The pull of your smartphone isn’t just driven by endless streams of information. A new study suggests it’s all about our craving for novelty.
The world of online information can be very distracting, and many people blame tech giants like Google, Facebook, and Apple for our dwindling attention spans.
However, in a recent paper, philosopher Jelle Bruineberg from the University of Copenhagen presents a different perspective. He suggests that the real issue might not be the abundance of digital information, but our intrinsic human desire for novelty. And if it’s novelty the brain craves, digital technology is certainly able to deliver.
“When we get this inner urge to check our email or the latest notifications on Facebook, it is not because we are overwhelmed by information; often, we are not even engaging with our mobile phone when the urge comes. But the action of checking our phone affords us easy access to a very satisfying reward: a piece of novel information. This craving for novelty is, according to cognitive neuroscience, a basic aspect of the way our minds work,” explained Bruineberg.
“Digital technologies provide us with the means to achieve this reward with hardly any effort. We only need to move a couple of fingers around on our phone.”
“If I were in a library, which also contains vast amounts of information, it would not make sense for me to develop a checking habit with respect to a particular book. It would be too much of a hassle, but moreover the information in a book is static, it does not suddenly change in the way that information in the digital realm changes. It is the combination of effortless access and changing content, that makes us so susceptible to develop ‘checking habits.'”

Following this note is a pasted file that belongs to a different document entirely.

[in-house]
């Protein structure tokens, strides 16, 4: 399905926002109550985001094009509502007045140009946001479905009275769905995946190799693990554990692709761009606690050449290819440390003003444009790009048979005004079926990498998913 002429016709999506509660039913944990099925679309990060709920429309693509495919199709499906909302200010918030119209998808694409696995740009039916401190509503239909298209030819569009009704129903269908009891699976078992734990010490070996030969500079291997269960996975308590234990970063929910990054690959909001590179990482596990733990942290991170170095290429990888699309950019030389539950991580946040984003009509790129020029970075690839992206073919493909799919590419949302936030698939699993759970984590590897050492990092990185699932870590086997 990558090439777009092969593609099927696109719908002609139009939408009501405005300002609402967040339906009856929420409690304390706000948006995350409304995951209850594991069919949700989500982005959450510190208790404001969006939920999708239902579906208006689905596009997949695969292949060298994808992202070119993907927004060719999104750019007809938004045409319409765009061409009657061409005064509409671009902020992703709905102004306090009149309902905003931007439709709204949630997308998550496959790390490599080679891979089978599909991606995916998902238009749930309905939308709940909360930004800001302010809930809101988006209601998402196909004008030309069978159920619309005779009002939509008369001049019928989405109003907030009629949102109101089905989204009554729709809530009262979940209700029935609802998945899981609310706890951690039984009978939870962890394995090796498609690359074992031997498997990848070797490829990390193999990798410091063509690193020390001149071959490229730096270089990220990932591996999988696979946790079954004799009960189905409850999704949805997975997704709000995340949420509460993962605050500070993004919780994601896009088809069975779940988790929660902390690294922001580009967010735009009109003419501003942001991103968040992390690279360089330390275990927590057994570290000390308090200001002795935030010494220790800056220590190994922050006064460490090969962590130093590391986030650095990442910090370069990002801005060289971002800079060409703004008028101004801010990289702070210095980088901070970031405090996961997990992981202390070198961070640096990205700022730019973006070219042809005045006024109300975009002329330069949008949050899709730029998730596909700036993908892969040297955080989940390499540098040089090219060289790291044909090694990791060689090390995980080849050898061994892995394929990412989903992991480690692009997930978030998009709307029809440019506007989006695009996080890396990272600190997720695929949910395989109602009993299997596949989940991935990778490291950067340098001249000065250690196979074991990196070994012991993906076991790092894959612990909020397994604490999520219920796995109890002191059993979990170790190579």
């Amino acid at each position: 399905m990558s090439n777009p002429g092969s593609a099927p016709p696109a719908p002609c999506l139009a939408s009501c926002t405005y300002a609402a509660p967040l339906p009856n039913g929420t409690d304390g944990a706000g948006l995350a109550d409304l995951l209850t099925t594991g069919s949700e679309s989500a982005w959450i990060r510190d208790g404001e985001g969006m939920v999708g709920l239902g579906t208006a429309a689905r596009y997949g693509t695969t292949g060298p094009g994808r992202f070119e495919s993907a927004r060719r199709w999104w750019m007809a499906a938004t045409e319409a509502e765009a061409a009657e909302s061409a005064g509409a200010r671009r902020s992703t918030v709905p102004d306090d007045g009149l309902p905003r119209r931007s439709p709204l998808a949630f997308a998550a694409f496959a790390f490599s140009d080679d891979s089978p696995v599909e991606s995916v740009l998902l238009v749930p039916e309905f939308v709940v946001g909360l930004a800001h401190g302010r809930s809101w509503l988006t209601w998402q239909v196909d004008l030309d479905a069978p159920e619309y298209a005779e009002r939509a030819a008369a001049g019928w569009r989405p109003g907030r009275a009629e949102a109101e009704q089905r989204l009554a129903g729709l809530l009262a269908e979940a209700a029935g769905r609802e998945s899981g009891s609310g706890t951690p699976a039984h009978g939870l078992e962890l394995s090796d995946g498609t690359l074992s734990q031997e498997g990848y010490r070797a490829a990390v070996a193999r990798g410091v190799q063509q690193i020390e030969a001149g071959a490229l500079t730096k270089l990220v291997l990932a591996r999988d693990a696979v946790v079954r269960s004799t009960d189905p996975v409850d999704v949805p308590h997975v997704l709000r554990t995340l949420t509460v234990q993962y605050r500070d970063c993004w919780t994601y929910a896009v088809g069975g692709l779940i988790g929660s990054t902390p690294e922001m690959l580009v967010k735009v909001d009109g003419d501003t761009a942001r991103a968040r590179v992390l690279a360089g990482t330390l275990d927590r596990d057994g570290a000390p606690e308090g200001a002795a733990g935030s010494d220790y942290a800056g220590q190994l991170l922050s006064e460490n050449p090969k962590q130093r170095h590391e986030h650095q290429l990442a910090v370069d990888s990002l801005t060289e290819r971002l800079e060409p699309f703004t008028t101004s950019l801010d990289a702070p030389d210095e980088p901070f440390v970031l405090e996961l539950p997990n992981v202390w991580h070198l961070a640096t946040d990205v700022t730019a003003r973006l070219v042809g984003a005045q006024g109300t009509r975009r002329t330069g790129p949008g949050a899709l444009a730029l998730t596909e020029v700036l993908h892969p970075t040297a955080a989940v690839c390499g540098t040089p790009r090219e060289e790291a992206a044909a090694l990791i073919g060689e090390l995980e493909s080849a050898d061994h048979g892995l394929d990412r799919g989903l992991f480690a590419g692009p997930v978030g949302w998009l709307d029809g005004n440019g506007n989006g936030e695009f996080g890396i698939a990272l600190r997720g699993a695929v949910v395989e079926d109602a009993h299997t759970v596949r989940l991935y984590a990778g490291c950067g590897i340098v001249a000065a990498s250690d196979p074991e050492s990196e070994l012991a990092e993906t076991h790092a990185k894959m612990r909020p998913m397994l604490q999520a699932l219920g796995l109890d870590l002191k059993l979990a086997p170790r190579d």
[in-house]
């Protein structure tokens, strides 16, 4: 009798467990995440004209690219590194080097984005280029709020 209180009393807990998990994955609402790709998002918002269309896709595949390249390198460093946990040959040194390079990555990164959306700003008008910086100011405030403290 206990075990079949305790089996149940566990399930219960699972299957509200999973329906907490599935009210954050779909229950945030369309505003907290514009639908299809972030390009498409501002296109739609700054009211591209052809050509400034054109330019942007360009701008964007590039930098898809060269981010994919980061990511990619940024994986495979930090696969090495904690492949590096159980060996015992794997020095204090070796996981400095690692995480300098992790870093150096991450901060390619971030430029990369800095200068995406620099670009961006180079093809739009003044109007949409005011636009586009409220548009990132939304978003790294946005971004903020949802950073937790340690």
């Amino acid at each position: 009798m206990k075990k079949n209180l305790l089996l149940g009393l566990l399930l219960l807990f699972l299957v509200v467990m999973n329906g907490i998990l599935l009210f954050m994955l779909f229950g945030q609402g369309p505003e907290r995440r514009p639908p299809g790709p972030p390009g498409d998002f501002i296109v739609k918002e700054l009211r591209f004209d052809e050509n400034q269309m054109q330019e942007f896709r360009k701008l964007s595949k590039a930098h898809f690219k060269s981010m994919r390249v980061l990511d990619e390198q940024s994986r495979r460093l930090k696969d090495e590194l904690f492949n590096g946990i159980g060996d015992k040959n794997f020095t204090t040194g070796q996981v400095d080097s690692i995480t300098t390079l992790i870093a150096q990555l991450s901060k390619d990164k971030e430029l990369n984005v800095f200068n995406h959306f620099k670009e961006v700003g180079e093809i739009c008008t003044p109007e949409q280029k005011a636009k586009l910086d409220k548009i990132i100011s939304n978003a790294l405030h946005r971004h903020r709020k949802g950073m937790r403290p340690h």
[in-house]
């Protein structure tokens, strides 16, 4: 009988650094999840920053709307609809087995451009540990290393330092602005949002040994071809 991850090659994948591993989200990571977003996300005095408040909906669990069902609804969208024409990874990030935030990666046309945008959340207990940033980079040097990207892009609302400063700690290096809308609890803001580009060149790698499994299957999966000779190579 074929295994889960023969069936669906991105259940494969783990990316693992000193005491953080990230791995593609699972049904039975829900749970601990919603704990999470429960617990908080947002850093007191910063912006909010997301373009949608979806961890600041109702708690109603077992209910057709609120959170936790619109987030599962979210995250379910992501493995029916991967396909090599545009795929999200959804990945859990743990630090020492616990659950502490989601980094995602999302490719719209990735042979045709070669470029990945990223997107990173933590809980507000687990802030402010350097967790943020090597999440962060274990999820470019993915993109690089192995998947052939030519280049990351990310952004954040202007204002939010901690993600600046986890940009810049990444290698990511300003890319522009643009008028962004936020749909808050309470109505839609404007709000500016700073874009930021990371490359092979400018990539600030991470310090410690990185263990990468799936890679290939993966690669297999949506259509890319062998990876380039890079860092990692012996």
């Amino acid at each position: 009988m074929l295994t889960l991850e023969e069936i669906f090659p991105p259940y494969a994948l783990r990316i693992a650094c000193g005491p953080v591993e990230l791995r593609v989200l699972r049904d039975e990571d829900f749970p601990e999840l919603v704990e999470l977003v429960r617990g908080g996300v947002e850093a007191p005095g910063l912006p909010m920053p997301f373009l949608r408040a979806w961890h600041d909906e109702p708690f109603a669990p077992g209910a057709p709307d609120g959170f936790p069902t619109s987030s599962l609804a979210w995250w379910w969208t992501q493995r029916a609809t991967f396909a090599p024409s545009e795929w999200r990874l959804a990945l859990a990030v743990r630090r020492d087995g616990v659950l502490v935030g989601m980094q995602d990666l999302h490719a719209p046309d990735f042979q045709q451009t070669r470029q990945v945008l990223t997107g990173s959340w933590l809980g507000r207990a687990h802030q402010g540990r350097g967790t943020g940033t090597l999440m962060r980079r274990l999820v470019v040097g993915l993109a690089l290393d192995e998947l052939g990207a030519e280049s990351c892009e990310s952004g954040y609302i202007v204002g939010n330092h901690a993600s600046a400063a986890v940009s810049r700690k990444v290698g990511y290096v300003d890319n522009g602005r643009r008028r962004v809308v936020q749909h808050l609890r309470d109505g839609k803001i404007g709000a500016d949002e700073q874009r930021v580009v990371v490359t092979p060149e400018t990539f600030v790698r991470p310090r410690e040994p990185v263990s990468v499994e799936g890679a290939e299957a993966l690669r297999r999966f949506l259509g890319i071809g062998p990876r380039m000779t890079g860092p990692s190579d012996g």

Bruineberg also questions the modern narrative around the attention economy. The prevailing belief is that in a bygone era, when information was sparse, people could focus better. Today, we’re inundated with information, leading to our current attention crisis.
Bruineberg challenges this view, noting that maintaining focus has historically been a challenge. As evidence, he cites religious groups’ emphasis on meditation and contemplation, designed to aid individuals in gaining control over their wandering minds.
“The idea I put forward in this article is that there is a profound mismatch between the way our minds work and the structure of modern digital technologies. But it is not about us getting swamped by loads of information,” said Bruineberg.
“What it boils down to is that we – and our minds – are not equipped to deal with environments that allow for frictionless engagement and task-switching, practically infinite amounts of easily available novelty and rewards. And the only way to counter this development is to heavily constrain our digital environments.”
“For example, receiving emails only twice a day guarantees that there is no novelty to be found in your inbox in between those moments. 50 years from now, we probably look back in horror at how complex and unconstrained our current digital environments are.”
The study is published in the journal Neuroscience of Consciousness.
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